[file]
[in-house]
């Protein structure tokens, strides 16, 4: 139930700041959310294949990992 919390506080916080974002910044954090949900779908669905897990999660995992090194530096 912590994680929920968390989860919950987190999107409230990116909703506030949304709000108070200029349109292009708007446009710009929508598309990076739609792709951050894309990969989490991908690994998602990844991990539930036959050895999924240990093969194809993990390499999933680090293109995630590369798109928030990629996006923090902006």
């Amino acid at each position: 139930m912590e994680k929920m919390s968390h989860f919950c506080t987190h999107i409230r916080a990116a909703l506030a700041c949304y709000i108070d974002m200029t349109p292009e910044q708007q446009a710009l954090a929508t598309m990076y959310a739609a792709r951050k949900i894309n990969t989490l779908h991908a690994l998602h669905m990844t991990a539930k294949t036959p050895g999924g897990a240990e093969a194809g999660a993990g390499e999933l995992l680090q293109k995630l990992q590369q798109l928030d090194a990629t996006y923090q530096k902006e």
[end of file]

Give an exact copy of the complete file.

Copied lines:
[in-house]
């Protein structure tokens, strides 16, 4: 139930700041959310294949990992 919390506080916080974002910044954090949900779908669905897990999660995992090194530096 912590994680929920968390989860919950987190999107409230990116909703506030949304709000108070200029349109292009708007446009710009929508598309990076739609792709951050894309990969989490991908690994998602990844991990539930036959050895999924240990093969194809993990390499999933680090293109995630590369798109928030990629996006923090902006």
């Amino acid at each position: 139930m912590e994680k929920m919390s968390h989860f919950c506080t987190h999107i409230r916080a990116a909703l506030a700041c949304y709000i108070d974002m200029t349109p292009e910044q708007q446009a710009l954090a929508t598309m990076y959310a739609a792709r951050k949900i894309n990969t989490l779908h991908a690994l998602h669905m990844t991990a539930k294949t036959p050895g999924g897990a240990e093969a194809g999660a993990g390499e999933l995992l680090q293109k995630l990992q590369q798109l928030d090194a990629t996006y923090q530096k902006e």